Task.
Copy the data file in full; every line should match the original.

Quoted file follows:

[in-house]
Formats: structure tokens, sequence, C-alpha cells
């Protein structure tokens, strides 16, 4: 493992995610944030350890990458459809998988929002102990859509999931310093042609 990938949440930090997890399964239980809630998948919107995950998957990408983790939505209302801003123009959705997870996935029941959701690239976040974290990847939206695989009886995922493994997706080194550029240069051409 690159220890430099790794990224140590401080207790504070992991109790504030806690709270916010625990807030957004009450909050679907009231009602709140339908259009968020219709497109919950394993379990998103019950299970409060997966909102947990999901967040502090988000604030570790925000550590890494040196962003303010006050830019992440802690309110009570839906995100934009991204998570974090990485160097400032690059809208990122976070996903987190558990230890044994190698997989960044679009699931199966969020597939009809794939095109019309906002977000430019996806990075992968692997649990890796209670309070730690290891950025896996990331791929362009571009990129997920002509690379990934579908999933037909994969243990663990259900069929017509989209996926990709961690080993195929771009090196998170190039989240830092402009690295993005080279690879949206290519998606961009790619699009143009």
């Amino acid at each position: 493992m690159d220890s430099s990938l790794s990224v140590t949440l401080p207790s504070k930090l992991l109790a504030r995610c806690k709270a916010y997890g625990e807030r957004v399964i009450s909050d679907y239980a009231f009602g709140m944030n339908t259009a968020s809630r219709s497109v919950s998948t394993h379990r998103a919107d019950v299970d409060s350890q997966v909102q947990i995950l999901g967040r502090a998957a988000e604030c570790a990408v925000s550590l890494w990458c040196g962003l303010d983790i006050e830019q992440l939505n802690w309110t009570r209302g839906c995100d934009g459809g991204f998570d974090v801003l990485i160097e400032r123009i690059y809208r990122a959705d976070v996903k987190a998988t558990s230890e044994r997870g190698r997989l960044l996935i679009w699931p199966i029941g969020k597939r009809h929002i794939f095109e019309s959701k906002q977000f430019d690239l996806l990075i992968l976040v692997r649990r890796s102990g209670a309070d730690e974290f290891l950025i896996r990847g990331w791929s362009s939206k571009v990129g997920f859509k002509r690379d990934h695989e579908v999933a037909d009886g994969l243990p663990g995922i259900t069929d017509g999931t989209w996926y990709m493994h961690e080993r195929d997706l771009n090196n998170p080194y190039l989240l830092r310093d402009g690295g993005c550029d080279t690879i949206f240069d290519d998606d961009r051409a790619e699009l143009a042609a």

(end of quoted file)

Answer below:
[in-house]
Formats: structure tokens, sequence, C-alpha cells
């Protein structure tokens, strides 16, 4: 493992995610944030350890990458459809998988929002102990859509999931310093042609 990938949440930090997890399964239980809630998948919107995950998957990408983790939505209302801003123009959705997870996935029941959701690239976040974290990847939206695989009886995922493994997706080194550029240069051409 690159220890430099790794990224140590401080207790504070992991109790504030806690709270916010625990807030957004009450909050679907009231009602709140339908259009968020219709497109919950394993379990998103019950299970409060997966909102947990999901967040502090988000604030570790925000550590890494040196962003303010006050830019992440802690309110009570839906995100934009991204998570974090990485160097400032690059809208990122976070996903987190558990230890044994190698997989960044679009699931199966969020597939009809794939095109019309906002977000430019996806990075992968692997649990890796209670309070730690290891950025896996990331791929362009571009990129997920002509690379990934579908999933037909994969243990663990259900069929017509989209996926990709961690080993195929771009090196998170190039989240830092402009690295993005080279690879949206290519998606961009790619699009143009």
């Amino acid at each position: 493992m690159d220890s430099s990938l790794s990224v140590t949440l401080p207790s504070k930090l992991l109790a504030r995610c806690k709270a916010y997890g625990e807030r957004v399964i009450s909050d679907y239980a009231f009602g709140m944030n339908t259009a968020s809630r219709s497109v919950s998948t394993h379990r998103a919107d019950v299970d409060s350890q997966v909102q947990i995950l999901g967040r502090a998957a988000e604030c570790a990408v925000s550590l890494w990458c040196g962003l303010d983790i006050e830019q992440l939505n802690w309110t009570r209302g839906c995100d934009g459809g991204f998570d974090v801003l990485i160097e400032r123009i690059y809208r990122a959705d976070v996903k987190a998988t558990s230890e044994r997870g190698r997989l960044l996935i679009w699931p199966i029941g969020k597939r009809h929002i794939f095109e019309s959701k906002q977000f430019d690239l996806l990075i992968l976040v692997r649990r890796s102990g209670a309070d730690e974290f290891l950025i896996r990847g990331w791929s362009s939206k571009v990129g997920f859509k002509r690379d990934h695989e579908v999933a037909d009886g994969l243990p663990g995922i259900t069929d017509g999931t989209w996926y990709m493994h961690e080993r195929d997706l771009n090196n998170p080194y190039l989240l830092r310093d402009g690295g993005c550029d080279t690879i949206f240069d290519d998606d961009r051409a790619e699009l143009a042609a």